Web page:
Norwegian Breakaway Cruise Review by tjb42
- Sail Date: January 2014
- Destination: Nowhere
We arrived at the cruise terminal about 10:30 and received boarding group 7, wasn't too long of a wait during check-in, however it seemed a bit disorganized as even the port employee standing at the front of the line directing people to each check-in agent as they became available was wondering out loud where all of the agents were as there were only maybe 4 or 5 agents there. We were among the first people aboard the ship when we finally began boarding about 12:40. First impression is that she ship is more refined and has more of an upscale feel to it than other NCL ships, I think it's largely due to the color scheme, more elegant with less tropical pastels found on other NCL ships, reminded me more of a Royal Caribbean ship.
As we hadn't eaten breakfast and were later getting onboard than we had expected, we went first to the buffet and as we were among the first few people on board, there was plenty of space. The food was good, especially the pretzel rolls we've come to love and expect aboard NCL ships. We then proceeded to begin walking around the top decks of the ship, and by just before 2:00 they made the announcement that the cabins were ready.
We were sailing for the first time in a balcony cabin (we booked this only a couple weeks before sailing and the price of the balcony was only very marginally more than an inside). The cabin was excellent. The bathroom and shower were plenty large enough. The shower had a curved glass door (no annoying curtain). Our bed was closer to the closet (with small programmable safe) and the couch by the window (it appeared the cabins alternated with the bed by the closet and then by the window). Although our room was considered a standard balcony, we were right next to the first cabin that was considered a "large balcony" cabin, so our balcony was actually angled like a trapezoid, the left side of it was much deeper than the right, giving the railing an angled look toward the front of the ship. It was really great and I'd definitely recommend cabin 9110 (not to mention how easy it is to remember the number). The flat screen TV has an excellent interactive feature to review your onboard account, make dining and entertainment reservations, and review all of the activities scheduled for the day. In addition there are large touchscreens on every deck in the stairwells that allow you to do all of the things you can do on your cabin TV except for review your account.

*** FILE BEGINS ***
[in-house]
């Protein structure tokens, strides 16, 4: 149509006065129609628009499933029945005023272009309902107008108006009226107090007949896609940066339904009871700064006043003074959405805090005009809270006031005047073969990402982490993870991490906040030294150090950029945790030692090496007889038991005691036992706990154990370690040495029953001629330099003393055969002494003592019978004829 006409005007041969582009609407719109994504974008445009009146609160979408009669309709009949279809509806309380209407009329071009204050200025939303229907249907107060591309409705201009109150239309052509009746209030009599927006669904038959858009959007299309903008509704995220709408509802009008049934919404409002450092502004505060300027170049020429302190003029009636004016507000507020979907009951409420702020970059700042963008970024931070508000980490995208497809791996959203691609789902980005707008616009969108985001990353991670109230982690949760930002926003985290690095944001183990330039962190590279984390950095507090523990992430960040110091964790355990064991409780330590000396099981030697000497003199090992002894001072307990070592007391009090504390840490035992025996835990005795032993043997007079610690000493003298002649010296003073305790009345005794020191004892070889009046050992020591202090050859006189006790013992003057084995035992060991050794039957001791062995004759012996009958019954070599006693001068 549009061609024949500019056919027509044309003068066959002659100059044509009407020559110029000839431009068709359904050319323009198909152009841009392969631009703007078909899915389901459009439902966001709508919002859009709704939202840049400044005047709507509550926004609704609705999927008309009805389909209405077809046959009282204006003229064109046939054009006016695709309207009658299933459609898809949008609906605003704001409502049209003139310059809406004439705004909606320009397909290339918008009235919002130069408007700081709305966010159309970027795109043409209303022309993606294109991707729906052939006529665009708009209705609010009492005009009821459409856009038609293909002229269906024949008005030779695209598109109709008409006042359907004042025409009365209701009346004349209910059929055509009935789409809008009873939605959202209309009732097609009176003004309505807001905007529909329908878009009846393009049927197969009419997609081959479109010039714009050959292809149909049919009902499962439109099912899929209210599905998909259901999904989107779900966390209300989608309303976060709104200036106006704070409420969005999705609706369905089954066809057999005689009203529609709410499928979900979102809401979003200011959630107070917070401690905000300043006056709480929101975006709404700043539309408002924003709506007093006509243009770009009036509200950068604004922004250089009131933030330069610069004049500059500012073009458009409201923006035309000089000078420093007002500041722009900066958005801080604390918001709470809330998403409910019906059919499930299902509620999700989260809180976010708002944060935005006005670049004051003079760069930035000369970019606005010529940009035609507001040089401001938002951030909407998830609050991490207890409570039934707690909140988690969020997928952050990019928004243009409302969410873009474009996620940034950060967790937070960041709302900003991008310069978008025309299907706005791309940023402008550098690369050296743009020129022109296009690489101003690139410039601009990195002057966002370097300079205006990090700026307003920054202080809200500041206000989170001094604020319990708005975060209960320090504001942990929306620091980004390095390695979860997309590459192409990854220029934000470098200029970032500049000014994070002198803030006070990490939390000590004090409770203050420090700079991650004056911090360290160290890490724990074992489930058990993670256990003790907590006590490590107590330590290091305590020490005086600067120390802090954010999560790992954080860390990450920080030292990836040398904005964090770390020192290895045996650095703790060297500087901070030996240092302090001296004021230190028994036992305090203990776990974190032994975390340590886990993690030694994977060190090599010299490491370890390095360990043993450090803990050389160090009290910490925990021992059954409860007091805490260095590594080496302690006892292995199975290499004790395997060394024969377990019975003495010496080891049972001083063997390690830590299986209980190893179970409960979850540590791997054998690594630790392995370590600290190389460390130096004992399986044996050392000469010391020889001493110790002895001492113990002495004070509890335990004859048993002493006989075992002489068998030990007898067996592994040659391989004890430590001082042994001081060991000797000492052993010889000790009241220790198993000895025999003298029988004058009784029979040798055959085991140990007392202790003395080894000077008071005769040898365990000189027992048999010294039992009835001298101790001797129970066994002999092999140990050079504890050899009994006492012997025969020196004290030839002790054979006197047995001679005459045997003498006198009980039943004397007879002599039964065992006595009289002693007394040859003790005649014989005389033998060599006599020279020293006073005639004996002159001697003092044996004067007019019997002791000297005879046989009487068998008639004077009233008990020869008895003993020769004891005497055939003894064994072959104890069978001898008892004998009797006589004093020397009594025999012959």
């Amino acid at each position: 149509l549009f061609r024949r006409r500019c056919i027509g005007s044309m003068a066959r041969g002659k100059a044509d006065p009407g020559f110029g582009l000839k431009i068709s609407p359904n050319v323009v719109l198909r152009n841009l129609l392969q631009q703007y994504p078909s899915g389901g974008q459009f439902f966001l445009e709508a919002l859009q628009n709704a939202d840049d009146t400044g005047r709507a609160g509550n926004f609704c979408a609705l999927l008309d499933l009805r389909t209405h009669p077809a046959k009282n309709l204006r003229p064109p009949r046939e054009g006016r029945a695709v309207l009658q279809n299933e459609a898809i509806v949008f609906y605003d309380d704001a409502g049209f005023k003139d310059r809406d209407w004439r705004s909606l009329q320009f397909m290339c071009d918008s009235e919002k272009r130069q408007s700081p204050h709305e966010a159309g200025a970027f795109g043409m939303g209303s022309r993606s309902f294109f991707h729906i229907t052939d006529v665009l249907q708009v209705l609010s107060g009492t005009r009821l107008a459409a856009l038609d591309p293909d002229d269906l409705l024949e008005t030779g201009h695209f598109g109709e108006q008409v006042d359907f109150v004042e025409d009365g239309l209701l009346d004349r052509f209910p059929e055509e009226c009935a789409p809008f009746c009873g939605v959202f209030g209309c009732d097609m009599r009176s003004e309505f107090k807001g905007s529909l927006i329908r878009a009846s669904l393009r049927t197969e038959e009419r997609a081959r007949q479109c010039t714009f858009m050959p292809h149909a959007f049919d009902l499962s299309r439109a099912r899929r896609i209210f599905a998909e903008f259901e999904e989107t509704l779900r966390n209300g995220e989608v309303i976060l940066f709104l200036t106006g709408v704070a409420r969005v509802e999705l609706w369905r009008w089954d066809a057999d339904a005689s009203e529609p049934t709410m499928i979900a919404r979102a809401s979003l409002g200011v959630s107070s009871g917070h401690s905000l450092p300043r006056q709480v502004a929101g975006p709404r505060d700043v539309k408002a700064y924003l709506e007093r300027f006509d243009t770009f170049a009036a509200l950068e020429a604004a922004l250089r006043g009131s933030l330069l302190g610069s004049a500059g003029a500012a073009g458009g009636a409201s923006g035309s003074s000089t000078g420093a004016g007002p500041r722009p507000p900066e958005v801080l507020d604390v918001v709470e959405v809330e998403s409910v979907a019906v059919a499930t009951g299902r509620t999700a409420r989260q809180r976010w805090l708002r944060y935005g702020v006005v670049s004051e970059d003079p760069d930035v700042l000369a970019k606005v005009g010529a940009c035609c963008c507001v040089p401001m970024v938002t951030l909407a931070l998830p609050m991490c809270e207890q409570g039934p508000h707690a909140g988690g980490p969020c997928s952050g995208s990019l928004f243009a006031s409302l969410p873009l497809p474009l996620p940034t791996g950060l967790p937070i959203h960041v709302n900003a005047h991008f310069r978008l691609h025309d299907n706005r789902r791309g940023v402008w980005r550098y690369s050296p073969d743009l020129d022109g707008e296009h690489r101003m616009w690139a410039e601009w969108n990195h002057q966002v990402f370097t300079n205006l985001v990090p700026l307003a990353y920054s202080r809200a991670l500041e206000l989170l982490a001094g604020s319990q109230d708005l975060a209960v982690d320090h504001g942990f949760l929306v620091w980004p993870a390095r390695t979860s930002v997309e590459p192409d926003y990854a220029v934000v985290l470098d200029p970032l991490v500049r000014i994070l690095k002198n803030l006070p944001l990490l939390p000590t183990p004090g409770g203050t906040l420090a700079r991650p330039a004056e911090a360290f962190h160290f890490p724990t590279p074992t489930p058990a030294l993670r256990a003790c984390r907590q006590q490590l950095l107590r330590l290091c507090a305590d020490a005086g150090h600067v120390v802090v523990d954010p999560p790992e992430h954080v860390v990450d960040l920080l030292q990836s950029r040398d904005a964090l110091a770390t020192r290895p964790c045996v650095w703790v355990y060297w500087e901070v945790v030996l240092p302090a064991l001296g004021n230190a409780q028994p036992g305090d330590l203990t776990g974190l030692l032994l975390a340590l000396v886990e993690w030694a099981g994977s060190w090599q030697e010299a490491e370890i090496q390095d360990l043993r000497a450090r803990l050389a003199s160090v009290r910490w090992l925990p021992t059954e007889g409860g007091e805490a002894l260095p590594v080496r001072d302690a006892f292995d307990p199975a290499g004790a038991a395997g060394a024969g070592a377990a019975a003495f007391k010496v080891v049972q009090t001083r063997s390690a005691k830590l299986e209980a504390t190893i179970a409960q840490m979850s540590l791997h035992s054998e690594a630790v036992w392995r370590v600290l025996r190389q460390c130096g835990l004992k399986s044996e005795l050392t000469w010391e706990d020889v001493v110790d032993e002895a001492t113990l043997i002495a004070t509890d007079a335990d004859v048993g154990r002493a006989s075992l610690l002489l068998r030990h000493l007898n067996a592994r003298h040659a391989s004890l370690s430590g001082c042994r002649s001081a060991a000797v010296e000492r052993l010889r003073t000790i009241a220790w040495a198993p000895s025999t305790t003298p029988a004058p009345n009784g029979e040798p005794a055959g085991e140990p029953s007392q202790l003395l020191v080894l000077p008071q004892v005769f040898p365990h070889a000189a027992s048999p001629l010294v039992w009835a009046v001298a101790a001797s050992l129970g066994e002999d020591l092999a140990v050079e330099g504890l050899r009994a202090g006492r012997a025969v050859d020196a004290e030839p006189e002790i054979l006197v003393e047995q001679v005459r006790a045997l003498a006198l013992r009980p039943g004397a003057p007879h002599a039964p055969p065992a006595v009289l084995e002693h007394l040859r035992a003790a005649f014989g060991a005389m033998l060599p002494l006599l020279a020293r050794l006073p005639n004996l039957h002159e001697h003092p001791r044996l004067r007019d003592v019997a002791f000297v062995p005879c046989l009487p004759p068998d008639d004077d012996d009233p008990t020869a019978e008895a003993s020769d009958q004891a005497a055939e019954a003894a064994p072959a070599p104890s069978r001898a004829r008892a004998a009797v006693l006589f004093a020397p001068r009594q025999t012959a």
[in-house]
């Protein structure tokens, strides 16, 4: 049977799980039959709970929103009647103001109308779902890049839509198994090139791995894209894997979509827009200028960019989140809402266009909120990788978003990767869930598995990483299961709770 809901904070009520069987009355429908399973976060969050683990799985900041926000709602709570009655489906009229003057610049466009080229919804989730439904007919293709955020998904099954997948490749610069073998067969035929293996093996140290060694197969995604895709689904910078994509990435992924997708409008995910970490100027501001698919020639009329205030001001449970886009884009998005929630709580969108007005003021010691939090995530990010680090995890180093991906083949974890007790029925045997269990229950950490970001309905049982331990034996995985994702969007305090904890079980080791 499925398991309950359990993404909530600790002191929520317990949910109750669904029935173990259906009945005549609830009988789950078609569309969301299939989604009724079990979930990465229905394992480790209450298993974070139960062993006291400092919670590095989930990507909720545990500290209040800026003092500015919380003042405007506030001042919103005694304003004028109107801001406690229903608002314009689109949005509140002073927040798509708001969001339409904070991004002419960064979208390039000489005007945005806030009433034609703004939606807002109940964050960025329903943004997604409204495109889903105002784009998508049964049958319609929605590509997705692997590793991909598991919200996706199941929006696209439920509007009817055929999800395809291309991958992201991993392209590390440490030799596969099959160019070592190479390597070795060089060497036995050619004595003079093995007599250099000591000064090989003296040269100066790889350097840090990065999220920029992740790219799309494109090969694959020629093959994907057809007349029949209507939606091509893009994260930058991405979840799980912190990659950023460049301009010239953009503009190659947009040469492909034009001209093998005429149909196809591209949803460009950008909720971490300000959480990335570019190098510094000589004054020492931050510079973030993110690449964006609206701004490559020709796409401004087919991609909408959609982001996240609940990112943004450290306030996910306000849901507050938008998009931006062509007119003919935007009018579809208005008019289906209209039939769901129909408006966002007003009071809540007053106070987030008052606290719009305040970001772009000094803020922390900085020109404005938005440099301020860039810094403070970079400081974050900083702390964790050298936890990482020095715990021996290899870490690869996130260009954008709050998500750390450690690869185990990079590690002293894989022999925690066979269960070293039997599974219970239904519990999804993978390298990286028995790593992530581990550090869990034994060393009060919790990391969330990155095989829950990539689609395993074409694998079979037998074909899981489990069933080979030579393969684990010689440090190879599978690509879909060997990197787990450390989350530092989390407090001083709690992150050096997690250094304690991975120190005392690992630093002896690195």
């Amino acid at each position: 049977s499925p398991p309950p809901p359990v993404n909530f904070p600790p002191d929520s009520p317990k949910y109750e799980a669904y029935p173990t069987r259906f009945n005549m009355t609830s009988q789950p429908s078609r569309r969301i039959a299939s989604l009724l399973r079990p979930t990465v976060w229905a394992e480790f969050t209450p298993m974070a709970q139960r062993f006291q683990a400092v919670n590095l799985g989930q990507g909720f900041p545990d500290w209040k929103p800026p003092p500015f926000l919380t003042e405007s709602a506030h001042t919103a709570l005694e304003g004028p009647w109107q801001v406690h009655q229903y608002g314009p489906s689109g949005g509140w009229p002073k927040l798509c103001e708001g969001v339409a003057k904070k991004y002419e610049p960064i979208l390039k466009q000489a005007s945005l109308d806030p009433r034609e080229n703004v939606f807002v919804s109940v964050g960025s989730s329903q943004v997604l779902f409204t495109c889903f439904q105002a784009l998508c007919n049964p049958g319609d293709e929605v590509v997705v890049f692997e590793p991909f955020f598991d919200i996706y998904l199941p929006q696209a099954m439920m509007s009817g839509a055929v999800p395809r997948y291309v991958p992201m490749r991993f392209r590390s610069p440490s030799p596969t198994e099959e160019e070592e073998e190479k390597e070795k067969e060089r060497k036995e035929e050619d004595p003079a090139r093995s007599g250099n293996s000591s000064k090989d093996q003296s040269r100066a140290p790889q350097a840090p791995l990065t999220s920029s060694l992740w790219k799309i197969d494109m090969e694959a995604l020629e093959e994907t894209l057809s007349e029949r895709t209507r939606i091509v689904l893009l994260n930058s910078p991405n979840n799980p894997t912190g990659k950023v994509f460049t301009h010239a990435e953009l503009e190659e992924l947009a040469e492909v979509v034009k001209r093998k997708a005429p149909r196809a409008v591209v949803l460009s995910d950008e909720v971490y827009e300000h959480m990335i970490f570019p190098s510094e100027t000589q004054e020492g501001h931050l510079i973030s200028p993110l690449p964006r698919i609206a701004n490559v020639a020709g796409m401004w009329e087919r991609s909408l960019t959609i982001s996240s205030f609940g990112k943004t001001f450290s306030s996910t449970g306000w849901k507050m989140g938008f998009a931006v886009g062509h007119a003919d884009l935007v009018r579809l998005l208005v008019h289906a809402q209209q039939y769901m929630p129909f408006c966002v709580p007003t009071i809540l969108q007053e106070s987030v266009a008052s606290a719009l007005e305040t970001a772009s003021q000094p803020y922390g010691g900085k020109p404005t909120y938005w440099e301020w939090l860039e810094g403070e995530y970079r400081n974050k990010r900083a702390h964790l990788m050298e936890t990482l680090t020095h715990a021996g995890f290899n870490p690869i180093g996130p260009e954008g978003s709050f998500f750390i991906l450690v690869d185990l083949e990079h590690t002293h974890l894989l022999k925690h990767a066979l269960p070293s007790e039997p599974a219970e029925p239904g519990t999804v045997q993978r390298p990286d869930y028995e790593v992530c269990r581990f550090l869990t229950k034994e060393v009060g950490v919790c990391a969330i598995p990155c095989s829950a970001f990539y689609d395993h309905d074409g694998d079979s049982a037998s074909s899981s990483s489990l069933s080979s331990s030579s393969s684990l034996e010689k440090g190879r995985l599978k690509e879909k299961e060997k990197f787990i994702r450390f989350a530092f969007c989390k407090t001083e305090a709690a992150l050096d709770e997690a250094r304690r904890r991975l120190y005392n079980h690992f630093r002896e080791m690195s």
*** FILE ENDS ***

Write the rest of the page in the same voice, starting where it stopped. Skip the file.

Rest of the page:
The entertainment was the best we've seen on any ship. The Rock of Ages show (although as other have said is quite raunchy and inappropriate for children) is essentially the Broadway play minus a couple of scenes. The performance as well as the sets were fantastic. Highly recommend it! We also see the Second City Comedy Performance and they were hysterical, really able to think on their feet, although also (at least the late show) not appropriate for children, but very, very funny. The dueling pianos were also great, almost as funny as the Second City Show and they could really play and sing. They were only scheduled to play until 1:00 AM, but it was so packed and everyone was enjoying themselves so much that they played into "overtime" both nights, it was a lot of fun.
We ate plenty of in-between meals/snacks in the buffet, it was certainly adequate, nothing I'd write home about but nothing to complain about either, the food was good. We ate dinner in the Manhattan room the first evening (we were seated on the starboard side and had a fantastic view of the Statue of Liberty from our table as we sailed out of NYC). The appetizers were excellent, some of the best we've had, the entrees were very average, like the buffet they were good, but definitely shy of exceptional. The deserts were pretty good as well. Overall, nothing I can really complain about, however nothing to rave about either; unless you're a serious foody though you'll certainly leave satisfied. We ate in the Taste dining room the next night and very much a similar experience with regards to the food. We had late night snacks in O'Sheehan's, similar experience agian with the food, the check wings were as good as could be expected on a cruise ship, not fantastic but certainly edible. The mozzarella sticks were good as was the hot dog.